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Ruais Decries Decision to Release Manchester Shooters on Personal Recognizance

Two men arrested for their alleged involvement in a Manchester shooting this week are back on the streets, thanks to New Hampshire’s PR bail system. 

A PR bond, or personal recognizance bond, is a type of bail bond that allows a defendant to be released from custody without paying any money upfront. Instead, the defendant must promise to appear in court for all scheduled appearances. The defendant’s word is essentially their bail bond.

It is another example of the failed bail reform that is making cities like Manchester unsafe because violent criminals aren’t going to jail, said Jay Ruais, the sole Republican candidate for mayor.

“This incident highlights the massive problem Manchester is facing right now. Every day, our police officers heroically perform their duty, and before the ink is dry on the paperwork, violent offenders are released back out onto our streets.” Ruais said. “The status quo in the city of Manchester cannot, and must not continue. This makes our city less safe and creates a system that encourages criminal activity and behavior.”

Brandon Middaugh, 32, and Justin Middaugh, 30, were arrested this week after an Ash Street shooting sent a man to the hospital. A Police SWAT team responded to a report of a fight, and officers found a man with a gunshot wound in his leg outside.

Brandon Middaugh

Justin Middaugh

The Middaughs were both later charged with simple assault and released. Justin Middaugh’s criminal history includes leading police on a high-speed chase and fighting with officers who eventually arrested him for drunk driving

Last year in Manchester, 75-year-old Daniel Whitmore was stabbed and killed by homeless man Raymond Moore, 40. Moore was out on bail for assault at the time of the stabbing.

And in June, a man threatened Dollar Tree employees with a box cutter during a shoplifting attempt. Manchester police arrested the man, who had recently been released on bail.

It is past time for the bail system to be fixed, Ruais said, vowing to fight to make sure that happens.

“For the safety and security of our city, the next mayor must fight to fix our broken bail system to keep criminals off our streets. I am the only candidate in the race demanding a fix to our broken bail system to keep dangerous criminals off our streets,” Ruais said. “Our jails cannot be a revolving door for violent criminals. It is past time for our city’s leadership to step up and fight for a fix to the broken bail system that is devastating Manchester families and businesses.”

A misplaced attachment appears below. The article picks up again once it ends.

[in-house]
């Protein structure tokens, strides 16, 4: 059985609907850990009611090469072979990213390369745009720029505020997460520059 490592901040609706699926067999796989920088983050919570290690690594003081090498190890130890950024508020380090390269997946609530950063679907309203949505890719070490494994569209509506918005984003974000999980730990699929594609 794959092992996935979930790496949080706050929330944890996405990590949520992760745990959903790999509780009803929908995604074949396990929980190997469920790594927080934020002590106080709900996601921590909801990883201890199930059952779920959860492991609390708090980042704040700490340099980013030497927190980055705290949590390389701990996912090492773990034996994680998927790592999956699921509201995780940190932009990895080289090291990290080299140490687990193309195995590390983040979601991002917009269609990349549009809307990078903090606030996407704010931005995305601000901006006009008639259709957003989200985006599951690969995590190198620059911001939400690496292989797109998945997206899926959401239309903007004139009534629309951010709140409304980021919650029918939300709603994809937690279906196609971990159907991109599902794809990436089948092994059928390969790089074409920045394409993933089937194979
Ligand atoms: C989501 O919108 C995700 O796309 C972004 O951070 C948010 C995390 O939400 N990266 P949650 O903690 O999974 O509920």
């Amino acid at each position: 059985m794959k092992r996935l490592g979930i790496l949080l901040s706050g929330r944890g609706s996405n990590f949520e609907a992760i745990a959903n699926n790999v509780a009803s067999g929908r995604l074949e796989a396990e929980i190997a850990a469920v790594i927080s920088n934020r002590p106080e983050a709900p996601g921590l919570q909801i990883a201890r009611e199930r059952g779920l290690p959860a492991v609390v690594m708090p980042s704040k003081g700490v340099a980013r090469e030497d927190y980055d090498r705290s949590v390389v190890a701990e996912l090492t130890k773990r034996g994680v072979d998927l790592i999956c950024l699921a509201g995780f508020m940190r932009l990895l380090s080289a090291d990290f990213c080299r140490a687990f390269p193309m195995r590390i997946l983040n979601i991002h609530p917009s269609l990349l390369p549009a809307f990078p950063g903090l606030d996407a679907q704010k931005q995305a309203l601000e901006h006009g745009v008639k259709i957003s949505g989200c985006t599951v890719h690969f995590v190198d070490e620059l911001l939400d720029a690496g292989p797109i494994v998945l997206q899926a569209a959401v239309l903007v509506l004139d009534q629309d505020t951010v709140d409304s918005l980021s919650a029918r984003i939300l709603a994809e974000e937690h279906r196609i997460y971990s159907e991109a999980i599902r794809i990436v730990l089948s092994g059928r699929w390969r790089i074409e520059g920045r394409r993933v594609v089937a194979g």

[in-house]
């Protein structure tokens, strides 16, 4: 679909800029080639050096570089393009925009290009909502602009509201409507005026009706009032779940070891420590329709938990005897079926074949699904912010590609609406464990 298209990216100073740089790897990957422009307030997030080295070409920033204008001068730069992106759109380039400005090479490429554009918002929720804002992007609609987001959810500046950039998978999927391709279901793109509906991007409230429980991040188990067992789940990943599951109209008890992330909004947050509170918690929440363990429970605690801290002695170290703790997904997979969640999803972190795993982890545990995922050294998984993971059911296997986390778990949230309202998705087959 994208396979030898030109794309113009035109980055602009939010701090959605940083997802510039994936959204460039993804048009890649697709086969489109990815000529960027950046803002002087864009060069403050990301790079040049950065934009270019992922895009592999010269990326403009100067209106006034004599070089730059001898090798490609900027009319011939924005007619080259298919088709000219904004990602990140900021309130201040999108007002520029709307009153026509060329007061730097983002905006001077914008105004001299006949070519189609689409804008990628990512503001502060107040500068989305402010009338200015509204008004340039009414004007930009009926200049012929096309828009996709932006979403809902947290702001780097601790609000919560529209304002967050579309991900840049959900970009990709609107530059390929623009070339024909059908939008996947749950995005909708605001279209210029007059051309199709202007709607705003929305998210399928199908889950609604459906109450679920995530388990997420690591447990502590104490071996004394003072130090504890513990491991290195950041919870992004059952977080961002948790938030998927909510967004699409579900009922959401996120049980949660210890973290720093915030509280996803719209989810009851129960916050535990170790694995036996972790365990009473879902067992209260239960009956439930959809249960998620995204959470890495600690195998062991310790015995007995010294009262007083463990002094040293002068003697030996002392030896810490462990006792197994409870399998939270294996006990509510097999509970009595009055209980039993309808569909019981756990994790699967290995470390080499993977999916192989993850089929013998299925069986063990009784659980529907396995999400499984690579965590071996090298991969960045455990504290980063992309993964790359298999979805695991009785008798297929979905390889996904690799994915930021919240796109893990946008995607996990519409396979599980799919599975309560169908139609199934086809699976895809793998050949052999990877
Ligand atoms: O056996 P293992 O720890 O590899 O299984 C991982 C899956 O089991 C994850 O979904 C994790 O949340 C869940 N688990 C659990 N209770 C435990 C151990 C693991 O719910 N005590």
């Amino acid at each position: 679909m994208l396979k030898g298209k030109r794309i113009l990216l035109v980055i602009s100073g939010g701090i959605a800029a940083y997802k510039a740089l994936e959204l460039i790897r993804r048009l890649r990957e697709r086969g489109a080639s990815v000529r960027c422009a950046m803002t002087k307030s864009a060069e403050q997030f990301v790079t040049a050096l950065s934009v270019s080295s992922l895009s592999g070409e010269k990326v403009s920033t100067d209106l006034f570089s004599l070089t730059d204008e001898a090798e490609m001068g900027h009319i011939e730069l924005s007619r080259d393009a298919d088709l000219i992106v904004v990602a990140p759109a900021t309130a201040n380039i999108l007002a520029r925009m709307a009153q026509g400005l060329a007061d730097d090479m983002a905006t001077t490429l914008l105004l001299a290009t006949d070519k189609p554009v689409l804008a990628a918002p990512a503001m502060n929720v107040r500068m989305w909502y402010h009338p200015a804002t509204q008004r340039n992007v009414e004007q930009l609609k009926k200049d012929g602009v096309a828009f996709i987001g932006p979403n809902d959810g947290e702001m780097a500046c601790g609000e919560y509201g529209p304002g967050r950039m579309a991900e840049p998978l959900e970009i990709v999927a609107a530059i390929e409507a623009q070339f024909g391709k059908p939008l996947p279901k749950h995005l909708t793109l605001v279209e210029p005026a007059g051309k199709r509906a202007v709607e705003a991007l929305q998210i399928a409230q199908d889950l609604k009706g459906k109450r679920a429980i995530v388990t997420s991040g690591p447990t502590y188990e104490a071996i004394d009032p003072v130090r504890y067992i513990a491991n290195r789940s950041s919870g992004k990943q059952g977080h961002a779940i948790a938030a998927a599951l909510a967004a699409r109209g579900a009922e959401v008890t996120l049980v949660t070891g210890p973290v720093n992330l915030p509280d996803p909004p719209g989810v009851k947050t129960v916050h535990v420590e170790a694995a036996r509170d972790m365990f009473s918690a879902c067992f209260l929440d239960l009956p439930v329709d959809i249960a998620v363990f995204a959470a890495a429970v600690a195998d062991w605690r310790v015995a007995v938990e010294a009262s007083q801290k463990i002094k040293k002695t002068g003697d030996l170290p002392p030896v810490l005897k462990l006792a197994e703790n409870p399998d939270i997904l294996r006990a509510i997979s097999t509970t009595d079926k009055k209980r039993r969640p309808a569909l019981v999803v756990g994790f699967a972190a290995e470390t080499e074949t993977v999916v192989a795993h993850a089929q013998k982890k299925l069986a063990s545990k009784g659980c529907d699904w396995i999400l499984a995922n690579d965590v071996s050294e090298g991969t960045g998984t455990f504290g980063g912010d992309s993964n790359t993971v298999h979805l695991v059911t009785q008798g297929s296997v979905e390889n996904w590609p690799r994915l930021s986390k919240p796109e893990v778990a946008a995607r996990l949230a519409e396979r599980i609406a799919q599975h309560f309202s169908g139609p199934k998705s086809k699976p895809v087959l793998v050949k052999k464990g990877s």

Ruais is the only candidate running for mayor who has made bail reform a major campaign issue. Democrats like Will Stewart and June Trisciani have been focusing on issues like housing and education and largely avoided talking about bail reform at the recent mayoral candidate forum. 

Democrat Kevin Cavanaugh, who supported the 2018 bail reform bill that critics like Ruais say has failed, blamed Republicans in Concord for not fixing the problem.

“We have to get violent people off the street,” Cavanaugh said at the forum. “The Republicans have the power in Concord to do that, and for the past two years, they wouldn’t do it.”

Efforts to scale back the 2018 bail reform law were shot down this year by a coalition of Free State-aligned Republicans and progressive Democrats. The New Hampshire American Civil Liberties Union pushed hard against any proposal to keep criminals in jail.

The NH ACLU claims the 2018 bail reform has not made communities unsafe and has helped keep poor people from being treated unjustly.

“Until bail reform in 2018, thousands of Granite Staters were incarcerated pre-trial each year not because they were a danger to their community, but simply because they could not afford to pay their bail,” Frank Knaack, the NH ACLU’s policy director wrote. 

Long Recovery for Woman Shot by Ex After Judge Denies Restraining Order

Lindsay Smith hopes to one day be a voice for gun safety and women, but right now she is relearning how to walk after a gunshot put her in a coma. 

Just weeks after being denied a restraining order by 10th Circuit Court Judge Polly Hall, Smith, 34, was shot in the head by her ex, 55-year-old Richard Lorman of Wilton, N.H. Hall’s failure to protect Lindsay still angers her mother, Cindy Smith.